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In working with multi-byte data, 16-bit curses is available to facilitate display
design. More information is available in curses(3C) in the HP- UX Reference
and in the section on Curses in the Terminal Control User's Guide.
Guidelines for Processing Multi-byte Data
• Do not search for a single-byte character in multiple-byte data on a
byte-by-byte basis. A given byte may represent either a single-byte character
or part of a multiple-byte character. Either test the data byte-by-byte
while scanning to identify the multiple-byte characters, or convert the data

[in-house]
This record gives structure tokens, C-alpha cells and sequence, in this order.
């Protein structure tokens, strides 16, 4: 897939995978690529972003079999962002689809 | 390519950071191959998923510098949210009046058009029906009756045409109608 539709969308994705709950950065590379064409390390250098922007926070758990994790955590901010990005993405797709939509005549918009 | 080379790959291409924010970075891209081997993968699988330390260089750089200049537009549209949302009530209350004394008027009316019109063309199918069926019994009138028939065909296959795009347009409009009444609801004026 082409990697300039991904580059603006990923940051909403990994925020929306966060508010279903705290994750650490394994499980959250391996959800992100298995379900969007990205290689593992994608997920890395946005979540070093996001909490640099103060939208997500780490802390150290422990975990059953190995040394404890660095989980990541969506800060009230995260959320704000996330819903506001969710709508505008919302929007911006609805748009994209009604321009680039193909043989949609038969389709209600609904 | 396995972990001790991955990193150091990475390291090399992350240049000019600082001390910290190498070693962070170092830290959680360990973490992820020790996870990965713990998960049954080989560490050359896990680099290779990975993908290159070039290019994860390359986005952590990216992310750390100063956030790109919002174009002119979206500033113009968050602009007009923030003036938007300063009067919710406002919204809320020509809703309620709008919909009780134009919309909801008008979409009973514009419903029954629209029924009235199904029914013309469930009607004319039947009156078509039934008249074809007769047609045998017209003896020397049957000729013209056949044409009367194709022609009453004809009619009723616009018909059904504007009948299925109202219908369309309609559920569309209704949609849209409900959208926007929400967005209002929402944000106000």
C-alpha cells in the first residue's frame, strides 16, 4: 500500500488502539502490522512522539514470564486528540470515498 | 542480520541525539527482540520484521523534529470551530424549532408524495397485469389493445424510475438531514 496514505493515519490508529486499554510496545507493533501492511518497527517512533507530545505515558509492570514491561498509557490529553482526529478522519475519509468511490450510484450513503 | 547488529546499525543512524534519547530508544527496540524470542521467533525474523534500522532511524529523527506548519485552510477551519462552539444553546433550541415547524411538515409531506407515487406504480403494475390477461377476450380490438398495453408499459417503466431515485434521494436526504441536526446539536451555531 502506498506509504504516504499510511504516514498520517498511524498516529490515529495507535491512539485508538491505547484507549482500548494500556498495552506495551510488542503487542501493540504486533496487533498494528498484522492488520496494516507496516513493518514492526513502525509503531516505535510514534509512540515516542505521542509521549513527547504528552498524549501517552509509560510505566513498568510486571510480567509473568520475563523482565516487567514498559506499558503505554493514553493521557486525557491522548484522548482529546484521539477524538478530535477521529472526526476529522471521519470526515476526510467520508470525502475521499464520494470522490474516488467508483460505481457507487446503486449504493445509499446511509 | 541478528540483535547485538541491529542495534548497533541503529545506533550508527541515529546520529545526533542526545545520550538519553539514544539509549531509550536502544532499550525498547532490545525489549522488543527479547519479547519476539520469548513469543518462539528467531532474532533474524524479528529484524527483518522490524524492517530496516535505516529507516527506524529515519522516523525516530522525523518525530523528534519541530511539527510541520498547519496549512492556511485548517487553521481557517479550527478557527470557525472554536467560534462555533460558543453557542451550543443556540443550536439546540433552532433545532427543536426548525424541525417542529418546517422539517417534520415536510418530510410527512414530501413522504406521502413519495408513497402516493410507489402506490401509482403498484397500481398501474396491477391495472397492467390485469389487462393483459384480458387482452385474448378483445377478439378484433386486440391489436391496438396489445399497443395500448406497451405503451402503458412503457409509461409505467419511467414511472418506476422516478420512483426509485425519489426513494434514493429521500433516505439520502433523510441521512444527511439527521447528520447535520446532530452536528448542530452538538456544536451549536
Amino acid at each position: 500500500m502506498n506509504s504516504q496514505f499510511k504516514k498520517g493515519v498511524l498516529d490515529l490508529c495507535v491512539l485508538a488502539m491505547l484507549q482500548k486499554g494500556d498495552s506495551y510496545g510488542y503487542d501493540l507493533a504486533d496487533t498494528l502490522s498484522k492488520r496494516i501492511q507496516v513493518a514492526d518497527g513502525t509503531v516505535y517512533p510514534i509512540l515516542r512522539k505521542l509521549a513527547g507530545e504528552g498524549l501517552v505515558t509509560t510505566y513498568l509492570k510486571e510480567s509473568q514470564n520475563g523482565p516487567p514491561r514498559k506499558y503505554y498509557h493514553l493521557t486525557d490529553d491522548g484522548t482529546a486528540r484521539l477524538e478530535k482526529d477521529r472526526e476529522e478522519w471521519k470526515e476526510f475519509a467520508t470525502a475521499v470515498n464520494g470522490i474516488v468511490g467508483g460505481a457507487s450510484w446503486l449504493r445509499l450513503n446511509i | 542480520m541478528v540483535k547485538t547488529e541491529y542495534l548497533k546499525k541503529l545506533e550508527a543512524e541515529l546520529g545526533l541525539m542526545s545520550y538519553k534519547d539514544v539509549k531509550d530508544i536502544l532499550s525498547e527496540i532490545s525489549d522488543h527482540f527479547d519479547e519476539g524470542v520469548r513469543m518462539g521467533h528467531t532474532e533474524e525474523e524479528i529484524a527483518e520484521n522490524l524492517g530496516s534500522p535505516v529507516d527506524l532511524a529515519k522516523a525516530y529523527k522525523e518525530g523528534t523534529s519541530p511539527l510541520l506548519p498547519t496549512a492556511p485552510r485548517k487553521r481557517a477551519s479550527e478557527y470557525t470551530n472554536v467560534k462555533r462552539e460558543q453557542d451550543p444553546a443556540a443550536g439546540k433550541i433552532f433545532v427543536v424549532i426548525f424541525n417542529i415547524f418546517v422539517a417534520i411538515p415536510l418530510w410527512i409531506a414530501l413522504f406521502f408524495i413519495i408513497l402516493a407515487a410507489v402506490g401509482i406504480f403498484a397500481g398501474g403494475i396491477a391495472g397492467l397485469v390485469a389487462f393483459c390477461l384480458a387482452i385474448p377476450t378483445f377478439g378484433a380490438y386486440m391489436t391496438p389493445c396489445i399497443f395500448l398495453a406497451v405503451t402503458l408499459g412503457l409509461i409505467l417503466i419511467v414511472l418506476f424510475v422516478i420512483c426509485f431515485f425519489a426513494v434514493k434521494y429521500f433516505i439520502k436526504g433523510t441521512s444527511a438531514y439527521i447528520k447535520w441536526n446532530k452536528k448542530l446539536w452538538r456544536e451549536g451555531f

to a form where all characters have the same width, or use multiple-byte
character intrinsics. The first two techniques are generally used in C, the
third technique is generally used in other programming languages .
• Do not back-scan, truncate or substitute multiple-byte data byte-by-byte.
This is an extension of the rule above. Backscanning multiple-byte data
is difficult; this should be taken into account when designing algorithms.
Similarly, if a string is truncated be sure that a multiple-byte character is not
split at the end of the truncated string. Extra care must also be taken if
multiple-byte characters are being substituted for single-byte characters, or
Special Topics for HP's 16-bit Interfaces


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